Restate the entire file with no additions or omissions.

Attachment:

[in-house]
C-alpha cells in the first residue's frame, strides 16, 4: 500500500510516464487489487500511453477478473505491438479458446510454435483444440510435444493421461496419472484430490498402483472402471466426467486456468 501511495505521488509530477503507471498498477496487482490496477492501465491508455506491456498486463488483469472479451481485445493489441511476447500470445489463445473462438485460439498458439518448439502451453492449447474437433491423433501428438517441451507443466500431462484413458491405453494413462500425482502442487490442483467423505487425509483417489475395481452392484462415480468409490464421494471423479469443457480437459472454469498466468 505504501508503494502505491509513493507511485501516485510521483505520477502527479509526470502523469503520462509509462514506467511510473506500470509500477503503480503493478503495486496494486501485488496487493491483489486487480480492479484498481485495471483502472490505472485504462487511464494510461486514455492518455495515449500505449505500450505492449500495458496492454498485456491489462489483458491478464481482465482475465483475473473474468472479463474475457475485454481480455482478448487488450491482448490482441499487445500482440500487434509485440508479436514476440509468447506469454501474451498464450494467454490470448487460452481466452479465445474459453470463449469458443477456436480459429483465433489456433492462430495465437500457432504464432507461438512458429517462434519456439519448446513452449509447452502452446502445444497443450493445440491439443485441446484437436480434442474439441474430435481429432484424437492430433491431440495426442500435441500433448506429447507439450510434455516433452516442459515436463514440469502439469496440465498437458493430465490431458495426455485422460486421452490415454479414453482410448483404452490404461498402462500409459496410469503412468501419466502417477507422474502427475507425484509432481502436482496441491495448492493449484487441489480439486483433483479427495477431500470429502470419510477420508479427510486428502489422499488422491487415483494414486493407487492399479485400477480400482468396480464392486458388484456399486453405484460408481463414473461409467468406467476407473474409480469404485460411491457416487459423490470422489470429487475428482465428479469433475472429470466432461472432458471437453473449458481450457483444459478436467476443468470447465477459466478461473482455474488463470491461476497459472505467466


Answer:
[in-house]
C-alpha cells in the first residue's frame, strides 16, 4: 500500500510516464487489487500511453477478473505491438479458446510454435483444440510435444493421461496419472484430490498402483472402471466426467486456468 501511495505521488509530477503507471498498477496487482490496477492501465491508455506491456498486463488483469472479451481485445493489441511476447500470445489463445473462438485460439498458439518448439502451453492449447474437433491423433501428438517441451507443466500431462484413458491405453494413462500425482502442487490442483467423505487425509483417489475395481452392484462415480468409490464421494471423479469443457480437459472454469498466468 505504501508503494502505491509513493507511485501516485510521483505520477502527479509526470502523469503520462509509462514506467511510473506500470509500477503503480503493478503495486496494486501485488496487493491483489486487480480492479484498481485495471483502472490505472485504462487511464494510461486514455492518455495515449500505449505500450505492449500495458496492454498485456491489462489483458491478464481482465482475465483475473473474468472479463474475457475485454481480455482478448487488450491482448490482441499487445500482440500487434509485440508479436514476440509468447506469454501474451498464450494467454490470448487460452481466452479465445474459453470463449469458443477456436480459429483465433489456433492462430495465437500457432504464432507461438512458429517462434519456439519448446513452449509447452502452446502445444497443450493445440491439443485441446484437436480434442474439441474430435481429432484424437492430433491431440495426442500435441500433448506429447507439450510434455516433452516442459515436463514440469502439469496440465498437458493430465490431458495426455485422460486421452490415454479414453482410448483404452490404461498402462500409459496410469503412468501419466502417477507422474502427475507425484509432481502436482496441491495448492493449484487441489480439486483433483479427495477431500470429502470419510477420508479427510486428502489422499488422491487415483494414486493407487492399479485400477480400482468396480464392486458388484456399486453405484460408481463414473461409467468406467476407473474409480469404485460411491457416487459423490470422489470429487475428482465428479469433475472429470466432461472432458471437453473449458481450457483444459478436467476443468470447465477459466478461473482455474488463470491461476497459472505467466